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East Bay residents complain of pet-killing coyotes; man offers, then withdraws, $250 bounty

East Bay residents complain of pet-killing coyotes; man offers, then withdraws, $250 bounty
A coyote in the East Bay hills.| Photo: Laila Weir/Hoodline
By Laila Weir - Published on August 25, 2021.

Early in the pandemic, heartwarming reports of wild animals reclaiming temporarily abandoned urban areas proliferated. But the truth is that sharing living space with wild animals is challenging, as numerous clashes with coyotes around the Bay Area this year have highlighted. Some of these native predators have been killing small pets, one charged toddlers in San Francisco, and one particularly aggressive coyote bit five people in the East Bay.

Some residents of the East Bay hills are getting so fed up with increasingly bold coyotes going after pets that one bereaved cat owner briefly offered a $250 bounty for dead coyotes before withdrawing it when California's Department of Fish and Wildlife warned him it was illegal.

Messages have been flying on neighborhood-based social-media site Nextdoor, with residents in Berkeley, Kensington, and other hillside areas reporting coyote attacks on pets, sightings of coyotes running with cats in their mouths, and encounters with aggressive coyotes that didn't back down easily. There have been stories of dead cats, people chasing away coyotes mid-attack and pets rushed to the ER. Some posts include photos of the coyotes or pets; one photo showed large amounts of cat fur scattered across the street after the cat was reportedly killed by a coyote. Increasingly outraged residents have urged action from local officials and circulated petitions, with rhetoric getting heated at times as other residents pushed back.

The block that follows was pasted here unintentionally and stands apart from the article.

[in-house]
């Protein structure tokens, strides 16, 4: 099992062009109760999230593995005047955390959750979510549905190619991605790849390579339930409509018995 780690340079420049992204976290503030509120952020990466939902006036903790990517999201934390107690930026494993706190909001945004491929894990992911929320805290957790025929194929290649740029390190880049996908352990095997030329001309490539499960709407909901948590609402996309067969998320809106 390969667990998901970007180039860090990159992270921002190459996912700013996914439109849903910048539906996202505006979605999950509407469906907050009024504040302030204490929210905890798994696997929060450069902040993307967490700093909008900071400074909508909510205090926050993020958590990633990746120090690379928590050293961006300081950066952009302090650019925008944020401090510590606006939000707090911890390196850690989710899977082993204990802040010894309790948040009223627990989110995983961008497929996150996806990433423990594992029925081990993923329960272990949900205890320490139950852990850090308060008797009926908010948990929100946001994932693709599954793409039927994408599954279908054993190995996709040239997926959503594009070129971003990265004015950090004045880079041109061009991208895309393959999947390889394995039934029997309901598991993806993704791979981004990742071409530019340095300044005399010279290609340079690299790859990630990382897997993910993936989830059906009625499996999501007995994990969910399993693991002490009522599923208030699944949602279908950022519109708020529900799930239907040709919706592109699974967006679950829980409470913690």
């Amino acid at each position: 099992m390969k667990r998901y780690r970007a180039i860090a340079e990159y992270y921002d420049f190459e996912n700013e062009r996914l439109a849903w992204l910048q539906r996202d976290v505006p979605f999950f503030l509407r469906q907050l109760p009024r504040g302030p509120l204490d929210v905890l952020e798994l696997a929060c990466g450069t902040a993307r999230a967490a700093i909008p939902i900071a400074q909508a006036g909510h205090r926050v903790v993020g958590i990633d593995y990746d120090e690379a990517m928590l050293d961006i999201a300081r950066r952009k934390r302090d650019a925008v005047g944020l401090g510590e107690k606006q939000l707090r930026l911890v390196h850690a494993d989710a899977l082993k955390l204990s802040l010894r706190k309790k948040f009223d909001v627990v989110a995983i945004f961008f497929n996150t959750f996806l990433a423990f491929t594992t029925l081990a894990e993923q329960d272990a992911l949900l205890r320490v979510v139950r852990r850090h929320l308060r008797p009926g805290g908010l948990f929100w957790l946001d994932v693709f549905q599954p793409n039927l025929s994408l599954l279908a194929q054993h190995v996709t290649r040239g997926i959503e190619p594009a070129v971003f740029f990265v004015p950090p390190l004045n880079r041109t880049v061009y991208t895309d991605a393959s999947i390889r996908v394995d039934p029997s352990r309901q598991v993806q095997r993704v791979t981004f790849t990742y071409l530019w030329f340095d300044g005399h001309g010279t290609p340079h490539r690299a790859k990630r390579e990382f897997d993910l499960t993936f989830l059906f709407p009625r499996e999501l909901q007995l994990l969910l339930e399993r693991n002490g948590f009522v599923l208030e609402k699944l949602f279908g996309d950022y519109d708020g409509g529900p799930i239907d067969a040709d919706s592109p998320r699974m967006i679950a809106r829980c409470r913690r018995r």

“As a city Berkeley has clearly lost the will, no doubt in part because of the cost,” Hadley Louden of Berkeley wrote in a post quoted by Berkeleyside after he said his cat was killed by a coyote. “That’s why we are offering a $250 Reward Offered for all Dead Coyotes!”

The killing of Louden's cat, and his post about a reward, were the culmination of escalating encounters that the Berkeley man and other East Bay hills residents had been posting about for some time.

A representative of the Fish and Wildlife Department, which Louden had already been in touch with over the previous encounters, informed him that the offer broke state law, and Louden modified his post in response, according to the outlet. Louden told the paper that his reward had been intended as "compensation for professional trapping services performed within the law."

Coyotes are naturally timid, according to experts. If the animals aren't easily scared off by people, it can be a sign they've lost their natural fear of humans. "When a coyote fails to exhibit fear of humans or acts aggressively, the animal should be reported as soon as possible to the appropriate officials," advises the Urban Coyote Research Project. Examples of aggressive behavior include agitated and unprovoked barking, raised hackles, snarling, growling, and lunging.